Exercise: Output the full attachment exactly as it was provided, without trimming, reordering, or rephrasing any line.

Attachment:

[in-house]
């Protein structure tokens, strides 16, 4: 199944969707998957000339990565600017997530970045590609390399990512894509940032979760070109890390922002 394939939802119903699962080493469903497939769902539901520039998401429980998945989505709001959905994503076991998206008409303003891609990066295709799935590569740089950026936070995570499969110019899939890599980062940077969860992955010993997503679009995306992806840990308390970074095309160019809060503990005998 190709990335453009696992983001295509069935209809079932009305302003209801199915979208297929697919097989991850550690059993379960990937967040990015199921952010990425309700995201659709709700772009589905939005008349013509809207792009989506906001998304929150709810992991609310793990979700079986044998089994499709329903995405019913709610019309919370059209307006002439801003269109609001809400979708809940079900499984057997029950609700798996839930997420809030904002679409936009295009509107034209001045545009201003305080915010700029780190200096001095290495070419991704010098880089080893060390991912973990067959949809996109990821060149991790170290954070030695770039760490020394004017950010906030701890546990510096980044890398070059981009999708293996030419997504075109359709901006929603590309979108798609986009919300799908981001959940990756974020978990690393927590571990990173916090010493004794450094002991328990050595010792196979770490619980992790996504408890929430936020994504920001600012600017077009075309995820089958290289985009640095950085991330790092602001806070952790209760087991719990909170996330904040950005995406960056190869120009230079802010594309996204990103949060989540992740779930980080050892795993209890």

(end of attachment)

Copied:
[in-house]
């Protein structure tokens, strides 16, 4: 199944969707998957000339990565600017997530970045590609390399990512894509940032979760070109890390922002 394939939802119903699962080493469903497939769902539901520039998401429980998945989505709001959905994503076991998206008409303003891609990066295709799935590569740089950026936070995570499969110019899939890599980062940077969860992955010993997503679009995306992806840990308390970074095309160019809060503990005998 190709990335453009696992983001295509069935209809079932009305302003209801199915979208297929697919097989991850550690059993379960990937967040990015199921952010990425309700995201659709709700772009589905939005008349013509809207792009989506906001998304929150709810992991609310793990979700079986044998089994499709329903995405019913709610019309919370059209307006002439801003269109609001809400979708809940079900499984057997029950609700798996839930997420809030904002679409936009295009509107034209001045545009201003305080915010700029780190200096001095290495070419991704010098880089080893060390991912973990067959949809996109990821060149991790170290954070030695770039760490020394004017950010906030701890546990510096980044890398070059981009999708293996030419997504075109359709901006929603590309979108798609986009919300799908981001959940990756974020978990690393927590571990990173916090010493004794450094002991328990050595010792196979770490619980992790996504408890929430936020994504920001600012600017077009075309995820089958290289985009640095950085991330790092602001806070952790209760087991719990909170996330904040950005995406960056190869120009230079802010594309996204990103949060989540992740779930980080050892795993209890």